Does changing how people think influence their eating behaviour?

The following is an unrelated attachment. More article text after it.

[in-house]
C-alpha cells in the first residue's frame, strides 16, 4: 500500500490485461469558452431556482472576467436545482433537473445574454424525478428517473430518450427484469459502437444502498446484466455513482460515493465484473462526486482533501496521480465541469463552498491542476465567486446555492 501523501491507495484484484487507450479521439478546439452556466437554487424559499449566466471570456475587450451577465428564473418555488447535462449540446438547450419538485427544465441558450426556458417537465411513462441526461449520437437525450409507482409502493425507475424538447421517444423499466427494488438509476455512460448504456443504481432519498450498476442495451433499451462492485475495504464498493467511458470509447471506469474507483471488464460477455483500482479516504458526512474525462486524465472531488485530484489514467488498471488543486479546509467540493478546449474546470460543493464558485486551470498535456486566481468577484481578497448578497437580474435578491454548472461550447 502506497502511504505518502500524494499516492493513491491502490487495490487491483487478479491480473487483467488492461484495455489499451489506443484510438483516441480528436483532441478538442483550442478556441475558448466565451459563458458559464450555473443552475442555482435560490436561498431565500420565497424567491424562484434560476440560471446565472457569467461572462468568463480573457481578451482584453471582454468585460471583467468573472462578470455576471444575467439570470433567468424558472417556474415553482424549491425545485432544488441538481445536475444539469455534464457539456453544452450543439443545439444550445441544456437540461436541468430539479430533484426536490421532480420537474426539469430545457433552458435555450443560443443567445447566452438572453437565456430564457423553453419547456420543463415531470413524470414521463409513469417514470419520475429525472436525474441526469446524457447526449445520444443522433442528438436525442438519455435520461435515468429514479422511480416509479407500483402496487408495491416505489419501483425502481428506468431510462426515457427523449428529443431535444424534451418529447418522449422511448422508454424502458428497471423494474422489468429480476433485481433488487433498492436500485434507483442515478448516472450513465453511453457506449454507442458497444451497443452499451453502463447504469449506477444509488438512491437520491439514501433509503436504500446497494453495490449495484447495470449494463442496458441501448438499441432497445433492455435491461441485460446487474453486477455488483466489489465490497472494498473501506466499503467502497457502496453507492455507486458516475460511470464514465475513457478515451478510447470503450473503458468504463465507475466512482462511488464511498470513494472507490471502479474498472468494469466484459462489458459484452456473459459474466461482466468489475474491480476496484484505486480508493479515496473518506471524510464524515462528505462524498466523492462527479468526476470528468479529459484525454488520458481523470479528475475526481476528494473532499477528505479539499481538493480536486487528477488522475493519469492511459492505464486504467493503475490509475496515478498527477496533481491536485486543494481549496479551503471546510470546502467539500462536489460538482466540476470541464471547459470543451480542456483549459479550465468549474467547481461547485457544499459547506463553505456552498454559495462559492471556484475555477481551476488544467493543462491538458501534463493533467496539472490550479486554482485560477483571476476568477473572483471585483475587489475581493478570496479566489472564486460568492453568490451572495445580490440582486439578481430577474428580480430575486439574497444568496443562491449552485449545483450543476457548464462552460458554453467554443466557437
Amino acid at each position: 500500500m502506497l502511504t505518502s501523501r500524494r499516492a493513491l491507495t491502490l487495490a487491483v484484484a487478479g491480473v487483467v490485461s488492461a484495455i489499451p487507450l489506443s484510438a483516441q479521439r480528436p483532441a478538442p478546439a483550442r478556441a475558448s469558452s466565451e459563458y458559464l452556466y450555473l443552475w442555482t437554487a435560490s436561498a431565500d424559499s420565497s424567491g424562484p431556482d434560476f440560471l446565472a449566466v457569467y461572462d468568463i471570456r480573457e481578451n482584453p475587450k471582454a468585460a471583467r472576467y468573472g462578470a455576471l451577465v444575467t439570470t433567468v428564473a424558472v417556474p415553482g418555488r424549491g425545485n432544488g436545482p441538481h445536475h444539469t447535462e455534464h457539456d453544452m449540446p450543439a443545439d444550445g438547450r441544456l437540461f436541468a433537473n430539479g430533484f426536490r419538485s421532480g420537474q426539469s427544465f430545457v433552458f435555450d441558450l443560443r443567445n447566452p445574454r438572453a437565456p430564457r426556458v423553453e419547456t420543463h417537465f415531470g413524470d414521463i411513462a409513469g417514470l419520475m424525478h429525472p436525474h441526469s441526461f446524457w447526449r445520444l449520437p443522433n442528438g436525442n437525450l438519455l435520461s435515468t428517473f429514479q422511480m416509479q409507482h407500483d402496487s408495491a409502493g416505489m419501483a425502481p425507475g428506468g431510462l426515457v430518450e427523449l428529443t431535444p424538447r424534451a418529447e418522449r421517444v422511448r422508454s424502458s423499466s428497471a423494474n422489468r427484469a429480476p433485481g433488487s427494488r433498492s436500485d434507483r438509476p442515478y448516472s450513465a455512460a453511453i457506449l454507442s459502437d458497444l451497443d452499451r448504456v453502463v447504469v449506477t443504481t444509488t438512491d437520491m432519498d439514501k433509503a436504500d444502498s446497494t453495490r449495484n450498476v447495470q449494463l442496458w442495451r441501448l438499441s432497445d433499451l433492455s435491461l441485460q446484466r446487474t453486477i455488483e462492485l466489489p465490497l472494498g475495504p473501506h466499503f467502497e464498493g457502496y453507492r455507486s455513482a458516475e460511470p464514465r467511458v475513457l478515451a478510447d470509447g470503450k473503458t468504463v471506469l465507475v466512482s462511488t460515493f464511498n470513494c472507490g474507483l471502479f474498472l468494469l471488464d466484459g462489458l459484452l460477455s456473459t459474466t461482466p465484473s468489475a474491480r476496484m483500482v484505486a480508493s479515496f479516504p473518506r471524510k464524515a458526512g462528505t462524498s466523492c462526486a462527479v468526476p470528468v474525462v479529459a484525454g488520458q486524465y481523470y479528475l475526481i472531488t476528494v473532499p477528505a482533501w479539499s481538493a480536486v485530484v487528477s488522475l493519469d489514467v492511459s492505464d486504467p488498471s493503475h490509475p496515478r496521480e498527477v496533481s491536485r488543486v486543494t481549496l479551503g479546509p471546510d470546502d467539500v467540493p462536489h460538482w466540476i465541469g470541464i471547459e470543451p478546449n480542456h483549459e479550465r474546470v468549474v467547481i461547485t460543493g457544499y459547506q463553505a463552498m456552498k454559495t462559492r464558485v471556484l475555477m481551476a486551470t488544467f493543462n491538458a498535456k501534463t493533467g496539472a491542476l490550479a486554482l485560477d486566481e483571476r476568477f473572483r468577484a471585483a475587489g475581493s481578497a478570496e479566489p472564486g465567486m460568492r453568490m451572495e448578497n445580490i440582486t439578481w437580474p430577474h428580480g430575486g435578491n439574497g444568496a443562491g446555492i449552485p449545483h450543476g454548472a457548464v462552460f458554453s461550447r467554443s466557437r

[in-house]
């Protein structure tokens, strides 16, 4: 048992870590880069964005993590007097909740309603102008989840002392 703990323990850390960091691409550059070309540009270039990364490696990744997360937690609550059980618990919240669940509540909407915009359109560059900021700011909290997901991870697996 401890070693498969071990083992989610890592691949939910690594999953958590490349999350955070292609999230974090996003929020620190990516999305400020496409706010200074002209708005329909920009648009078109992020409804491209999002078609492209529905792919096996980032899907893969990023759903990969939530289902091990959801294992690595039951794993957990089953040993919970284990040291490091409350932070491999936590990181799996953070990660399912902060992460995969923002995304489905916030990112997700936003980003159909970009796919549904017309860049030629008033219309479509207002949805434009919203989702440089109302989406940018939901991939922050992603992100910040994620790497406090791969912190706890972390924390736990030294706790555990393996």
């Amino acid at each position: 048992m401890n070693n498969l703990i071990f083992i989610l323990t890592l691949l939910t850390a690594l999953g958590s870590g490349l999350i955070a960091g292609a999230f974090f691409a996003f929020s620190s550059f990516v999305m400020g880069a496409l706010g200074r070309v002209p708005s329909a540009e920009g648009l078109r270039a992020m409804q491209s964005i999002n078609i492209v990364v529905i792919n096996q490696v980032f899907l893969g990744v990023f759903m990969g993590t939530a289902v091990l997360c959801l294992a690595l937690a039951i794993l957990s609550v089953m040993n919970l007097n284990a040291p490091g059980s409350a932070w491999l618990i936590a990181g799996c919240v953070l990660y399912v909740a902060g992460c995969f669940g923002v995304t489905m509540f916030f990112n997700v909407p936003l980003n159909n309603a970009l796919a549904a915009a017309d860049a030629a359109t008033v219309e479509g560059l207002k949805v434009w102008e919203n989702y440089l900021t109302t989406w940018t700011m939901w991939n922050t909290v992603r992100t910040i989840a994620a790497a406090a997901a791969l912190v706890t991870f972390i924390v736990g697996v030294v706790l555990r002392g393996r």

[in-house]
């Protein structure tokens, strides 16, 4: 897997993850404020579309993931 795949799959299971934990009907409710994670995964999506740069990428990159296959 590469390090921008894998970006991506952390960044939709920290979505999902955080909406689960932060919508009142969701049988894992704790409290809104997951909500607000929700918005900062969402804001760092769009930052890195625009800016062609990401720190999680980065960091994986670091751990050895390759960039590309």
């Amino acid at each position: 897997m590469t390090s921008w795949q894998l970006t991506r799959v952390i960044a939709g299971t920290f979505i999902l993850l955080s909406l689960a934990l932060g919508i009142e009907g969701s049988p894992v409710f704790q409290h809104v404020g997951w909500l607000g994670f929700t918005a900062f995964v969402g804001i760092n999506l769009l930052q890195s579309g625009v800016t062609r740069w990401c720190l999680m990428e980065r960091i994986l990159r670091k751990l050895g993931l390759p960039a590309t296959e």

Many people aspire to eat more healthily, although there are various psychological obstacles that prevent them from doing so. We examined whether changing how people think might influence them to eat differently. In one set of studies we manipulated whether people thought about the present or the future, and found that those who thought about the future ate fewer chocolates if they themselves were heavier (i.e., had a relatively high BMI). In another set of studies, we manipulated how people thought about food images – whether they thought about the sensory qualities of the food, or whether they thought about their reactions to the food in a mindful way (i.e., thinking about their reactions to the food as temporary constructs of the mind), and compared these two types of thinking to a passive viewing control condition. We found that thinking about food in a deliberate way reduced people’s desire to eat food and their actual food consumption under particular circumstances.